The framework for strategic planning in the deployment of genetically improved organisms should be formulated with sustain-ability as the primary concern. Both food safety and biosafety regulations should reflect international agreements and best practice and a given society’s acceptable risk levels, including the risks associated with not using biotechnology to achieve desired goals.
The principles and practices for assessing the risks on a case-by-case basis are well established in most Organization for Economic Cooperation and Development (OECD) countries and several emerging economies. These principles and practices have been summarized in a series of OECD reports published over the past decade or more.
National, regional, and international guidelines for risk assessment and risk management provide a basis for national regulatory systems. Biosafety guidelines are available from several international organizations including the OECD, United Nations Environment Program, United Nations Industrial Development Organization, and the World Bank.
Regulatory trends to govern the safe use of biotechnology to date, include undertaking scientifically based, case-by-case, hazard identification and risk assessments; regulating the end product rather than the production process itself; developing a regulatory framework that builds on existing institutions rather than establishing new ones; and building in flexibility to reduce regulation of products after they have been demonstrated to be of low risk.
Biotechnology is not inherently different to other technologies with respect to economic and social impacts, as long as it focuses on the problems that affect poor people.
One important difference is that research on biotechnology has largely taken place in the private sector with proprietary technologies and an orientation to commercial agriculture. This implies the need for a strong role for the public sector, including increased resources, to address developing country priorities.
4. Socioeconomic Risks:
There is a risk that modern science may bypass the needs of poor people. Biotechnology is only one tool in addressing the challenges of food security and poverty. There is a need for biotechnology to be integrated with appropriate policies and other conventional R&D programs.
The positive and negative impacts of biotechnology should be monitored over time in terms of who and what are affected and how they are affected. Monitoring impact will provide guidance for public policymakers in the future.
Unless countries have policies in place to ensure that small farmers have access to delivery systems, extension services, productive resources, markets, and infrastructure, there is a risk that the introduction of agricultural biotechnology could lead to increased inequality of income and wealth.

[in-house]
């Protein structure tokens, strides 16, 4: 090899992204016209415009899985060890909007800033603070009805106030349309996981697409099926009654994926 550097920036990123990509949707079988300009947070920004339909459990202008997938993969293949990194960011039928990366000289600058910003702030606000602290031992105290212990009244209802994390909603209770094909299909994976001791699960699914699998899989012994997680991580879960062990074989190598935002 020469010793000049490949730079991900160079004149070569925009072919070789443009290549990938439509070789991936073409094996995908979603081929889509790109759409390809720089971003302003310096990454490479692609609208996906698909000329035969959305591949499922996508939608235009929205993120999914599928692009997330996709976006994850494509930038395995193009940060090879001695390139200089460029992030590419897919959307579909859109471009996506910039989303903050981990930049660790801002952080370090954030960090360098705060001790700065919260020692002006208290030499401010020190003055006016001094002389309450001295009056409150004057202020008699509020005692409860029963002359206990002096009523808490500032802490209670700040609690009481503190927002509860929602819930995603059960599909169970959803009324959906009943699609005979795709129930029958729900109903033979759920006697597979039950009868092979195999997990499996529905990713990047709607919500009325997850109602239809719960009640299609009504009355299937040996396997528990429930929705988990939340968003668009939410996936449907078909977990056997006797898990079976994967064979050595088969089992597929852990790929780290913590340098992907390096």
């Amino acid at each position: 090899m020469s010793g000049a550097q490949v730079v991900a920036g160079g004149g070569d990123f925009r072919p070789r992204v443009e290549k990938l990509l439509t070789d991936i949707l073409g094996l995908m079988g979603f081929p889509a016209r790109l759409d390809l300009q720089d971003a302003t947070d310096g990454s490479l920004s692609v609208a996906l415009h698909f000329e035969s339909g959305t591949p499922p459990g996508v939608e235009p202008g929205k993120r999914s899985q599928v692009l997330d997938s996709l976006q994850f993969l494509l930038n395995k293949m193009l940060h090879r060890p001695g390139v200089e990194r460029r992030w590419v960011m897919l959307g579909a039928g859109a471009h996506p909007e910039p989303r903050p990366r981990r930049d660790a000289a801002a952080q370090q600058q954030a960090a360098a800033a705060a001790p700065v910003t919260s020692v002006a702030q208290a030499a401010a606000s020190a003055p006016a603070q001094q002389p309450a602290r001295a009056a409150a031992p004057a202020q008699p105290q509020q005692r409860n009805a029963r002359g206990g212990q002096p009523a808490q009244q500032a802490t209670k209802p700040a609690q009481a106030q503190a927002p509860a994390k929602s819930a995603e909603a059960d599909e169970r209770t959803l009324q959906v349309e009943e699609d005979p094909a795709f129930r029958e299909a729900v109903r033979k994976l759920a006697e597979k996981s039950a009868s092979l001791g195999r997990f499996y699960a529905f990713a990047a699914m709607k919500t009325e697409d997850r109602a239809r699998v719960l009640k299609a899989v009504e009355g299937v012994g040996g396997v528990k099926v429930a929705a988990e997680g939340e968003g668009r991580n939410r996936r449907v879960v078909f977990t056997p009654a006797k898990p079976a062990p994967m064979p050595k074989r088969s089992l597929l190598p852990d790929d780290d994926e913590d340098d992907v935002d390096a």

In such cases, larger farmers are likely to capture most of the benefits through early adoption of the technology, expanded production, and reduced unit costs.
Biotechnology has potential to reduce input use, reduce risk to biotic and abiotic stress, increase yields, and enhance quality-all traits which should enable the development of new crop varieties that are appropriate to poor producers and consumers.
Modern biotechnology is not a silver bullet for achieving food security, but, used in conjunction with other agricultural research, it may be a powerful tool in the fight against poverty.
It has the potential to help enhance agricultural productivity in developing countries in a way that further reduces poverty, improves food security and nutrition, and promotes sustainable use of natural resources. Solutions to the problems facing small farmers in developing countries could benefit both farmers and consumers.
The benefits and risks need to be assessed on a case by case basis, weighing the risks and benefits for each particular situation. The benefits of new genetically improved food to consumers are likely to vary according to how they earn their income and how much of their income they spend on food.
Consumers outnumber farmers by a factor of more than 20 in the European Union, and Europeans spend only a tiny fraction of their incomes on food.
Similarly, in the United States, farms account for less than 2 per cent of all households, and the average consumer spends less than 12 per cent of income on food. In the industrial countries, consumers can afford to pay more for food, increase subsidies to agriculture, and give up opportunities for better tasting and better-looking food.
In developing countries, poor consumers depend heavily on agriculture for their livelihoods and spend the bulk of their income on food. Strong opposition to genetically improved foods in the European Union has resulted in restrictions on modern agricultural biotechnology in some countries.
The opposition is driven in part by perceived lack of consumer benefits, uncertainty about possible negative health and environmental effects, widespread perception that a few large corporations will be the primary beneficiaries, and ethical concerns.